SV: Some would expect post-Moses Bronx, with all of its presiding violence, to be awash in testosterone. And yet every story in this book is underpinned by an ensemble of truly astonishing women. In “The Cat Lady’s Kiss” you go even further to explore themes of sexuality and gender identity. Where do these women come from?   

That’s a very tough question. Ever since I was a little child, I always marveled at the wonder of strong women who kept their crazy families intact. I fell in love with their beauty their persistence and the kind of strange armor that they wore, whether it was lipstick or a curl in their hair. I fell in love with them and I’ve never stopped.

Why was there a Jewish ghetto? We understand the racism toward Latinos and blacks, but the Jewish families that lived in these ghettos lived there for one reason – they were failures and so you could see the defeat on their faces. One was a blind paper bag salesman; there was the example of my father who never worked. Why else would they want to live in such a hell? The women were stronger – the women kept the families together. The men were scarred, they were battle weary – it’s as if they returned shell-shocked from the army.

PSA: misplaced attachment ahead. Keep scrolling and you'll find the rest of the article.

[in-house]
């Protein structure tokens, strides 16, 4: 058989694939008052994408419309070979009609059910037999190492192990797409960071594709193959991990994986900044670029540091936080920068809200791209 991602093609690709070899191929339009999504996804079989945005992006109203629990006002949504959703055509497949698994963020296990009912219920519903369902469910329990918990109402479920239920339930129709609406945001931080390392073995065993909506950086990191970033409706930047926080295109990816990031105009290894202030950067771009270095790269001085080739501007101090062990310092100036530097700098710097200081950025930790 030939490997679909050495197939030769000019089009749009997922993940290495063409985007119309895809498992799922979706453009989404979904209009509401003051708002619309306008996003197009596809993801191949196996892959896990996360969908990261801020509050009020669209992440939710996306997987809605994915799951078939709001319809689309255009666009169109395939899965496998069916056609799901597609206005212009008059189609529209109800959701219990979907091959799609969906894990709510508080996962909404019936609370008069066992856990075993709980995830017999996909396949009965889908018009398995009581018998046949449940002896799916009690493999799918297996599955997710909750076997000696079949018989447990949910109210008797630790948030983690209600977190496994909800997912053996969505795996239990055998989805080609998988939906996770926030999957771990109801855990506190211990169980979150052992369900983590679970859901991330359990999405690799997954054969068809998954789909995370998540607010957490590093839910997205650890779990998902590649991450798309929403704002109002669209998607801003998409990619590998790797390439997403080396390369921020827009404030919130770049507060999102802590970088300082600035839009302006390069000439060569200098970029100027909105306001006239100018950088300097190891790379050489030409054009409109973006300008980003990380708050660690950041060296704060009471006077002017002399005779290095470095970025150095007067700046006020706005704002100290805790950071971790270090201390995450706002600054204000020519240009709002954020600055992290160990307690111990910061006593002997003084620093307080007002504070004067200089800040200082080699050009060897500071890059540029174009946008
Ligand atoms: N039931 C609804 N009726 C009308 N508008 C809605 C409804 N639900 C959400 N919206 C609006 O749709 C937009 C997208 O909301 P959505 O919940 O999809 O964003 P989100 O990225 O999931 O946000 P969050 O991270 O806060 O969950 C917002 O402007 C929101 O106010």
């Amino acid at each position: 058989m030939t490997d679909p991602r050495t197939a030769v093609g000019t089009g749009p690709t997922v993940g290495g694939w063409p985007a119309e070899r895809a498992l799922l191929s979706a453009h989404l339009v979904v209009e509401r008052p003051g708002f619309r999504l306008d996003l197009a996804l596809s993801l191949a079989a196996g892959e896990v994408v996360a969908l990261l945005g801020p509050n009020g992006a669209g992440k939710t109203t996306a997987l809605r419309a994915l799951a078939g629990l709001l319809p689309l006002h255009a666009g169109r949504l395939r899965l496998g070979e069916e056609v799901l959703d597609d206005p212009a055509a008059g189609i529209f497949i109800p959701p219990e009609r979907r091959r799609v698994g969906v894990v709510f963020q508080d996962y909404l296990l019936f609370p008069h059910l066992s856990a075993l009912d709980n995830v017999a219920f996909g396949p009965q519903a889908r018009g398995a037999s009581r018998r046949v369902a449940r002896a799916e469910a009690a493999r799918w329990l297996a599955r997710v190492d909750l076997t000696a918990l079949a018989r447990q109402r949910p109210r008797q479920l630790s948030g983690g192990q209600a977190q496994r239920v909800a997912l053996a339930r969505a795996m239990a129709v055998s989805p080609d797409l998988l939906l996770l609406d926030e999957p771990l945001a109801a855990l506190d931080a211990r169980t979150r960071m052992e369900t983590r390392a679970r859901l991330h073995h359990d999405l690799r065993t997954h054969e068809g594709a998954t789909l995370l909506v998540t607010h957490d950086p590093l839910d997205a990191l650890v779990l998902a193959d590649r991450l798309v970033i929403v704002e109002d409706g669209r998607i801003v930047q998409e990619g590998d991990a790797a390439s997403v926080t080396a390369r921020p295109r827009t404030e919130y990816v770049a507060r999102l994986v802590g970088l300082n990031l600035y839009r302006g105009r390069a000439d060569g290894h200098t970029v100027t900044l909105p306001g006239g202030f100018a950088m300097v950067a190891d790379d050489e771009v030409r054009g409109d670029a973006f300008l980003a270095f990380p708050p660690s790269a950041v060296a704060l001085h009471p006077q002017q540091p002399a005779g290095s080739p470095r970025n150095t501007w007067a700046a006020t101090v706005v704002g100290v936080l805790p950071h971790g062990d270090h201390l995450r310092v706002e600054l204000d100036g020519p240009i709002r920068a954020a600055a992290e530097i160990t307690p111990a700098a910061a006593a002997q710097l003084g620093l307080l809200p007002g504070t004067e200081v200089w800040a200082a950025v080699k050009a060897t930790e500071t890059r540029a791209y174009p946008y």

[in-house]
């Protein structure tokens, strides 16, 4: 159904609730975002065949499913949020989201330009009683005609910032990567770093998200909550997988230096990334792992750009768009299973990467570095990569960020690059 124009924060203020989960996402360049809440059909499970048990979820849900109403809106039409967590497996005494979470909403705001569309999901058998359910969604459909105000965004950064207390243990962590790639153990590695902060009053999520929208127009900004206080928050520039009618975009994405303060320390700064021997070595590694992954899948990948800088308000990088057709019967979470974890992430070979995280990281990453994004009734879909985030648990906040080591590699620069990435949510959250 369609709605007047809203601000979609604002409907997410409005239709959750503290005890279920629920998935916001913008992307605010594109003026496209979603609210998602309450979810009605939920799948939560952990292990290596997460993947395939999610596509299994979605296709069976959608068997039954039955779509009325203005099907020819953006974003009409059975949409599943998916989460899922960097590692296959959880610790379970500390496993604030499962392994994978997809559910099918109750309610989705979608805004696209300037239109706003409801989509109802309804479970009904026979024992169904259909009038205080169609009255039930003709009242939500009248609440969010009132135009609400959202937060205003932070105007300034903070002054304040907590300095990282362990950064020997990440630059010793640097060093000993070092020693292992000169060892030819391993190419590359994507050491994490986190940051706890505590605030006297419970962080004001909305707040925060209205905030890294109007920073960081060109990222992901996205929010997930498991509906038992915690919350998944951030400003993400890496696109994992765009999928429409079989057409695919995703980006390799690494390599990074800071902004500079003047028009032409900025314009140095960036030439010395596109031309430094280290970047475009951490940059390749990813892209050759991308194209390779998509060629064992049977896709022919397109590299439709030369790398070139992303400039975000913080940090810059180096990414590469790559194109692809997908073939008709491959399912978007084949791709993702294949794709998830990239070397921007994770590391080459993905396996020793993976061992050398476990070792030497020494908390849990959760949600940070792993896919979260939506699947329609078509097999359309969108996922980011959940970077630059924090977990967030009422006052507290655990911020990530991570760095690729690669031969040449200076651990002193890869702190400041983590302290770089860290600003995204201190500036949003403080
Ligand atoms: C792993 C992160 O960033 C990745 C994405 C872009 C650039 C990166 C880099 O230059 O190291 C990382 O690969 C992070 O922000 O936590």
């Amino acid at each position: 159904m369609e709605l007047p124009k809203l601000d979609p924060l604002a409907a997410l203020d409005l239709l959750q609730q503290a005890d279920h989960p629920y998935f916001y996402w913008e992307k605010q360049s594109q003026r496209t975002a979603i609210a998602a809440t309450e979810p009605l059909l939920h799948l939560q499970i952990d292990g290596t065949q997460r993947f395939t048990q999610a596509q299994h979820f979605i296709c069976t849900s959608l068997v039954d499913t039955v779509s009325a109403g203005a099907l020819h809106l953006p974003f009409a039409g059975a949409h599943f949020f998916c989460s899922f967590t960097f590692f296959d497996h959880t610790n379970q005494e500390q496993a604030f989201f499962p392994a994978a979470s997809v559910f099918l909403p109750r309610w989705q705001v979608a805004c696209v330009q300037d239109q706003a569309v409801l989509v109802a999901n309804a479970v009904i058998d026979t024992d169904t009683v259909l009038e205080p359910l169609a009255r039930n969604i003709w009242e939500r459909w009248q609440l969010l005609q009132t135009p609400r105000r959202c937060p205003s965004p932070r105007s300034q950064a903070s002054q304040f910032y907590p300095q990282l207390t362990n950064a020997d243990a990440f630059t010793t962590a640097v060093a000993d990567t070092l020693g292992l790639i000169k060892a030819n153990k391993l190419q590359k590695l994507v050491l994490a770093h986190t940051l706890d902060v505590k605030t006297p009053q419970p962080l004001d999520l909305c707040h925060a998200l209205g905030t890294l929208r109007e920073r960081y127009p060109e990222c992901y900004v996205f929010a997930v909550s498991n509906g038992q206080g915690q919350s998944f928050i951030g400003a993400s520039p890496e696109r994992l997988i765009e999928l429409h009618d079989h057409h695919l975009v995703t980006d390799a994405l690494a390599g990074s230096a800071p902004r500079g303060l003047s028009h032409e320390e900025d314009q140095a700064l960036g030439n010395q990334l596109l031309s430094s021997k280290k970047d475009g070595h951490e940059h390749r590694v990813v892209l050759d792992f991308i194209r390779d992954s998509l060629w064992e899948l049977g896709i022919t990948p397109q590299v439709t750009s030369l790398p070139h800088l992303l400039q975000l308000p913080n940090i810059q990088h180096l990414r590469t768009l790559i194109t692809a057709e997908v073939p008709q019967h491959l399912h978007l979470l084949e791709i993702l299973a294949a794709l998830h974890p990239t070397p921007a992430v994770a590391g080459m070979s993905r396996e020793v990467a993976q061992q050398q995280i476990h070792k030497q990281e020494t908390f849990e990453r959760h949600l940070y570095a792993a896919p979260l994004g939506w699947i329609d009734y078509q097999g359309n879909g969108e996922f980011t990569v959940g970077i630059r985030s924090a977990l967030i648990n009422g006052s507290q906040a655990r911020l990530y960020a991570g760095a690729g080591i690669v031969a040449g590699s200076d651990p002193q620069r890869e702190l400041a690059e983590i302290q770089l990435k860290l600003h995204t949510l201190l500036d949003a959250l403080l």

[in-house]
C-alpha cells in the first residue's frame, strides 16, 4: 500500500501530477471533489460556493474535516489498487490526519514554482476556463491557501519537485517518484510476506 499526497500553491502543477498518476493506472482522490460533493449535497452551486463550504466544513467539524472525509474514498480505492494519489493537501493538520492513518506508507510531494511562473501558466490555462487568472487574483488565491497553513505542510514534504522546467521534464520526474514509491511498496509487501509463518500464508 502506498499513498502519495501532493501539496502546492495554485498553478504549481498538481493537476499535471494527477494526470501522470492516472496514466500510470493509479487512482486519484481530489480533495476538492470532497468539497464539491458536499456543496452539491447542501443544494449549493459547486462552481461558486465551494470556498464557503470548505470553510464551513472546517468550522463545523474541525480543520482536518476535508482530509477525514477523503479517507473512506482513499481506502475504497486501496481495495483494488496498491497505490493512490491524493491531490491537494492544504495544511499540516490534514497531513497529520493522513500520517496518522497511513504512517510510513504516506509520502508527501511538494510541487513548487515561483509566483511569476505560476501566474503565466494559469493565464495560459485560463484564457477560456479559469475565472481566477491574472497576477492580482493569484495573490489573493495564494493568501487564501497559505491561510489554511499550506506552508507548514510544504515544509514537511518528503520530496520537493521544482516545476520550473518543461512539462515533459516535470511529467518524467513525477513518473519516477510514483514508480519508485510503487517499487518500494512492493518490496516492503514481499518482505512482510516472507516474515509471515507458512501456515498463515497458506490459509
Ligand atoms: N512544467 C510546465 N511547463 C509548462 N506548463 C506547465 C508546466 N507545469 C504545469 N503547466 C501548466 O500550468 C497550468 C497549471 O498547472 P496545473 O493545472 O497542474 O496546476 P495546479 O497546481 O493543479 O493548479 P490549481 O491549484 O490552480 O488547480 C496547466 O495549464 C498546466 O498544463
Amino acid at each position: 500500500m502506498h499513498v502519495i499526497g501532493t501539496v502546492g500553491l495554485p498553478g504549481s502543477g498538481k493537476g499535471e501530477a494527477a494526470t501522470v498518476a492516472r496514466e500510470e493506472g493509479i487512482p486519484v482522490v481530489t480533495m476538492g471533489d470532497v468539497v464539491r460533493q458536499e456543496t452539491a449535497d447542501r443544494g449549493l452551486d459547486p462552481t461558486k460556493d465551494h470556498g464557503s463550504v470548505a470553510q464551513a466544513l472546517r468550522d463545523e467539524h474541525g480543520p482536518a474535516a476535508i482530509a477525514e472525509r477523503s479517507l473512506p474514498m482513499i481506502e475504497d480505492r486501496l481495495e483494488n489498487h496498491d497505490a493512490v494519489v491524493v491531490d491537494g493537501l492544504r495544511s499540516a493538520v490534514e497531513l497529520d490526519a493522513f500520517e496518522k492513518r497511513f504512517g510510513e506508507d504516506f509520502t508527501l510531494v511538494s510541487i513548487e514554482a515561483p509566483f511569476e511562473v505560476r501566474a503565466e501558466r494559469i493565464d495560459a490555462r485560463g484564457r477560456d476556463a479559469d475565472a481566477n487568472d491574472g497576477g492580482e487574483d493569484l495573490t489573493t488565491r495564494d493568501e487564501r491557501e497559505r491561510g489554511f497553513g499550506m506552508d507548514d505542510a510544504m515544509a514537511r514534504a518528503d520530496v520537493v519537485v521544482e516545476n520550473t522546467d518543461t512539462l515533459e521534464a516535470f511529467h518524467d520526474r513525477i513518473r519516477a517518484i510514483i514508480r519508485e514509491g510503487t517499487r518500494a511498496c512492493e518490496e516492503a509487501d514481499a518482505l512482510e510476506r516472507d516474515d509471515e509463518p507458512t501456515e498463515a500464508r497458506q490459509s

SV: Your dialog is very sparse. And when characters do speak, their voices sound more like memories of conversations rather than actual speech. This made me think of those Edward Hopper restaurant scenes in which the people in the paintings, while ostensibly engaged in conversations, are always too far from us to be heard. We have to imagine what they’re saying. Having myself grown up in Brooklyn, I felt as though this was a respect thing — you didn’t want to get into your characters’ faces.

That’s a very acute observation, because like in Edward Hopper’s painting, the characters are nimble ghosts, so that the conversations are all wisps out of the past.

SV: Leslie Epstein and Joyce Carol Oates called you “Babel of the Bronx.” I did notice stylistic similarities between these stories and those of, say, Red Cavalry, where violence and pathos are delivered in stunningly melodious sentences. You actually wrote a book about Isaac Babel. What other writers, dead or living, make your blood jump?

James Joyce was my first love. The stories in Dubliners are almost like songs. It was an editor of mine who first introduced me to Babel, and I loved all the wondrous contradictions in his stories. The four-eyed Jewish Cossack, the gangster in orange pants. My favorite story in the whole world is “Guy de Maupassant,” which is about Babel’s own adventures, real or imagined, as an impoverished translator in St. Petersburg. It’s in this story where he has that wonderful sentence, which I’m misquoting, “nothing stabs you in the heart like a period put in the right place.”